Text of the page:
If you’re suffering from a serious tooth infection or tooth damage, a root canal or extraction are two common ways to alleviate the pain, eliminate the infection, and fix the damage.
Root canal therapy is recommended when teeth can be saved with treatment, while an extraction is performed when the tooth’s structure is too damaged, or a crack goes beneath the gum’s surface, not leaving enough structure for stability or use after the repair. However, some patients opt for extraction because they think it’s less painful and more affordable than a root canal. However, that’s not necessarily true. Philadelphia’s Penn Dental Medicine explains the options, so you can make the right decision.
A root canal is a procedure in which a tooth’s infected pulp is removed, and the interior of the tooth is cleaned and sealed to prevent further infection. It is performed under local anesthesia by an endodontist, a dentist who has received specialized training for the treatment of conditions of the interior of the tooth.
An infected tooth extraction removes a damaged or infected tooth from its socket and is usually performed under localized anesthesia by a dental surgeon or periodontist.
Either procedure repairs the problem, although the results are:
Root canal therapy is virtually painless due to modern techniques and anesthesia. According to the American Association of Endodontists, patients who choose root canal treatment are six times more likely to describe it as painless than patients who opt for tooth extraction.
After a root canal, the tooth and the surrounding area may feel sensitive for a few days. If the infection spreads, your dentist may prescribe antibiotics. Over-the-counter pain relievers may be prescribed for any discomfort afterward, but there should be little to no blood or swelling.
At your follow-up visit, your endodontist will replace the temporary filling with a crown or permanent filling to protect the tooth from future damage.
Tooth extraction generally causes more pain and involves more follow-up visits. Over-the-counter pain relievers will be prescribed, and the area will be packed with gauze to stop bleeding, and ice may be needed to reduce swelling. Stitches may need to be removed if they don’t dissolve. After the area has healed, you will be fitted with a bridge, denture, or implant.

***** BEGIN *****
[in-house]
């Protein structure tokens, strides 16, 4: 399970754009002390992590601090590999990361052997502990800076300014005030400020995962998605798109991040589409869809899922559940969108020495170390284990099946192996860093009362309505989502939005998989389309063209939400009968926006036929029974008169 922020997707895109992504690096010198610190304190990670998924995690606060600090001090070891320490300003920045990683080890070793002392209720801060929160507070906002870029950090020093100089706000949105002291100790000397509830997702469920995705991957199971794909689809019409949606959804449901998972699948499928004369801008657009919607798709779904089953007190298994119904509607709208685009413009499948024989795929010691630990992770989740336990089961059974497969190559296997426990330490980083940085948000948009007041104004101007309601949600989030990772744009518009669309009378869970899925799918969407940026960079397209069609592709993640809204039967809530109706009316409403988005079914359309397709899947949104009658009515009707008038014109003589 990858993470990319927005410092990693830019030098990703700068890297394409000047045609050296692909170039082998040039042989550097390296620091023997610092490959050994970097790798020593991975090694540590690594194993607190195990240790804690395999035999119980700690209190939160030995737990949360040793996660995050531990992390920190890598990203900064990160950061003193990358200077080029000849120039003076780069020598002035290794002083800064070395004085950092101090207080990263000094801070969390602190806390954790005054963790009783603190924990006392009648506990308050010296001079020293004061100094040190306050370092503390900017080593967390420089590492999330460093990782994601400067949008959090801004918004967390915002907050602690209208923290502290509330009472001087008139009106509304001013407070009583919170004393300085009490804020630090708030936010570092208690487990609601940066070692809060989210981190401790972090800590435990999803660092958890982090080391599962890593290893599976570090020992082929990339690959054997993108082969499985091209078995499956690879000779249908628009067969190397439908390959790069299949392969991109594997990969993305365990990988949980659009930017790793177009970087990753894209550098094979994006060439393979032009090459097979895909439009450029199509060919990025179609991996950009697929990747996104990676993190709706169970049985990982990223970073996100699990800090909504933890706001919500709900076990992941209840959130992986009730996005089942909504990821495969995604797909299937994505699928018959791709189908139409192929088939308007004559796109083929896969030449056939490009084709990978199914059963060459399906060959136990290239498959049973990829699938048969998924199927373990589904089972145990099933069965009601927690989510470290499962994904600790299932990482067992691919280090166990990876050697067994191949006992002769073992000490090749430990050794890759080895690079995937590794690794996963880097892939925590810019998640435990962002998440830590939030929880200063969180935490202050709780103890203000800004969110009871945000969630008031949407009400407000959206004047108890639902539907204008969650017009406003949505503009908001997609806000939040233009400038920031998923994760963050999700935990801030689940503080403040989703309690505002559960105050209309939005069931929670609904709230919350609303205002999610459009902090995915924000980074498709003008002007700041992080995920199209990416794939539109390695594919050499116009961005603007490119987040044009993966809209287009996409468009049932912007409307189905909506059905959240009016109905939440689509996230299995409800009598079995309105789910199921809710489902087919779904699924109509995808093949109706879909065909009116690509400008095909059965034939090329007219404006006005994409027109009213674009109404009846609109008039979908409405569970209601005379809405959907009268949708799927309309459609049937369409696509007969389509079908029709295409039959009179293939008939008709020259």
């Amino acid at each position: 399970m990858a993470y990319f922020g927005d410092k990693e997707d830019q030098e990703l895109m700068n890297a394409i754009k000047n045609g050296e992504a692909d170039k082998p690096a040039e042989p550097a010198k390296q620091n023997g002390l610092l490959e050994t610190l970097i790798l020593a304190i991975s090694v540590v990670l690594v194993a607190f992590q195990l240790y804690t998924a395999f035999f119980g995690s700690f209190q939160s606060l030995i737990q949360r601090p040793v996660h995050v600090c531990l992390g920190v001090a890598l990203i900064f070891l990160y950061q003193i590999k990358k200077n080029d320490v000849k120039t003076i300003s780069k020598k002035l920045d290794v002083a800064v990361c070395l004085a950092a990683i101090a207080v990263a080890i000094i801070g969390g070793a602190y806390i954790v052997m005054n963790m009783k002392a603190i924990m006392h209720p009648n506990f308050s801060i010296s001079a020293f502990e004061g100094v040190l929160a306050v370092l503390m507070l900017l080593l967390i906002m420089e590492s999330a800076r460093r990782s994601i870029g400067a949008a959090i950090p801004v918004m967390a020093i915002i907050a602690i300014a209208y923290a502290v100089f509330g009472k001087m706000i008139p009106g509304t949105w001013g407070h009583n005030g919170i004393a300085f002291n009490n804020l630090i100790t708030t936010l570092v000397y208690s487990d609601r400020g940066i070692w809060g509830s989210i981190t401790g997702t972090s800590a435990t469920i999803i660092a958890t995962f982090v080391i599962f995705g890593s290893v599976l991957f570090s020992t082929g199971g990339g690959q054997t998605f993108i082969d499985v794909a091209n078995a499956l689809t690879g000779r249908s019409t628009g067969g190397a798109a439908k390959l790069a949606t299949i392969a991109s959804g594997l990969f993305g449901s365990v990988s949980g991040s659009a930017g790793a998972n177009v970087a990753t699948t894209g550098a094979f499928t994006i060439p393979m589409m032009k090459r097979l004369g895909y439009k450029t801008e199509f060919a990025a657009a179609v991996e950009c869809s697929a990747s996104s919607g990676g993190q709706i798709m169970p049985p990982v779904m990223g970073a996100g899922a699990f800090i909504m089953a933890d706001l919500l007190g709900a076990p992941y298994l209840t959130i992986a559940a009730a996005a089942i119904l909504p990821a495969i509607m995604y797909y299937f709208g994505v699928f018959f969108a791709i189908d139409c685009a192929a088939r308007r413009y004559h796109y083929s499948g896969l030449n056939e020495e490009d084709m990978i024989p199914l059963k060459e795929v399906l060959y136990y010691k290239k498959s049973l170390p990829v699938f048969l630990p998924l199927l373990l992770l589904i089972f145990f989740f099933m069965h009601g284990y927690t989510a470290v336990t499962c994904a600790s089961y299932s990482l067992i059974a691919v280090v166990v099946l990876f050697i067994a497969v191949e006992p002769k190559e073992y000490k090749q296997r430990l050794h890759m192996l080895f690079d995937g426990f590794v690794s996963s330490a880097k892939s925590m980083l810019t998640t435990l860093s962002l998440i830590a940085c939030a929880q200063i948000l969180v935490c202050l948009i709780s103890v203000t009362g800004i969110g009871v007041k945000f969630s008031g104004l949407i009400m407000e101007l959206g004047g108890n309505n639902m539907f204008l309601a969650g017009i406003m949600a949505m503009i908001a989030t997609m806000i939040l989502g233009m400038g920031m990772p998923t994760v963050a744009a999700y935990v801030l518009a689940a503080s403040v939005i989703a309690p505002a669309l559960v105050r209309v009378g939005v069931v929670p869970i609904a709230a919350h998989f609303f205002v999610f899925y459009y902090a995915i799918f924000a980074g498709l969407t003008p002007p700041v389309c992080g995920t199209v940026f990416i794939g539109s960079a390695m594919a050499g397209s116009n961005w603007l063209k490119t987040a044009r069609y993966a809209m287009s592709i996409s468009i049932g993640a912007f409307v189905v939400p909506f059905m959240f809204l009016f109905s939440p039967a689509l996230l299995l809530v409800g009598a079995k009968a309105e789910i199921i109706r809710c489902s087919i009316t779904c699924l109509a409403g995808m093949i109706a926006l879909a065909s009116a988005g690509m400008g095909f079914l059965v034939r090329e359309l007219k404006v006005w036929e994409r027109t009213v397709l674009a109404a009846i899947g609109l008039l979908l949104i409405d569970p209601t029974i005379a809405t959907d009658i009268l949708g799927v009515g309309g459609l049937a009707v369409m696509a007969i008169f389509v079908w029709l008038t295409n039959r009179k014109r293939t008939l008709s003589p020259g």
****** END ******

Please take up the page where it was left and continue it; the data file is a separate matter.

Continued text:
Overall, root canal therapy is easier and time-saving. Endodontic treatment has a high rate of success, with results that last a lifetime. With minimum time and discomfort, your tooth can be saved. And, no bridge, denture, or even implant will feel exactly like your natural tooth.
The cost of a root canal can run from $500 to over $1,000, depending on whether you have insurance. The cost of a tooth extraction can be around $200 if you have insurance, as well. While the upfront costs of root canal therapy are higher, tooth extractions often lead to other long-term costs.
With a tooth extraction, you’ll typically be required to get a dental bridge or implant to hold the place of the missing tooth. Some people consider a tooth replacement unnecessary, but that depends on your specific case. Aside from aesthetics, a gap in your teeth creates an imbalance in your mouth’s structure that can become impossible to correct. That is because the stomatognathic system (comprising your facial muscles, teeth, nerves, etc.) compensates naturally for the missing tooth, with other teeth gradually moving to take its place over time. A replacement tooth or bridge is essential to maintain your mouth’s long-term functionality.
And when it comes to costs for root canals or extractions, Penn Dental Medicine is associated with the University of Pennsylvania’s School of Dental Medicine, so you get the benefit of exceptional care at a discounted rate for either treatment option.
The resounding answer is yes. Root canal therapy involves lower overall cost, less discomfort, and less time spent in the dentist’s chair. Though tooth extraction may look like an attractive option initially, it’s clear that root canal treatment is the ideal treatment option. Anyone wondering about root canal vs extraction should consider their treatment options accordingly.
If you’ve been experiencing a toothache, and especially if those toothaches have progressed to a generalized headache, you need to talk to an endodontist as soon as possible. At Penn Dental Medicine in Philadelphia, you’ll find affordable care you can trust from leading experts in the field. Call our office at 215-898-8965 to schedule your root canal evaluation now.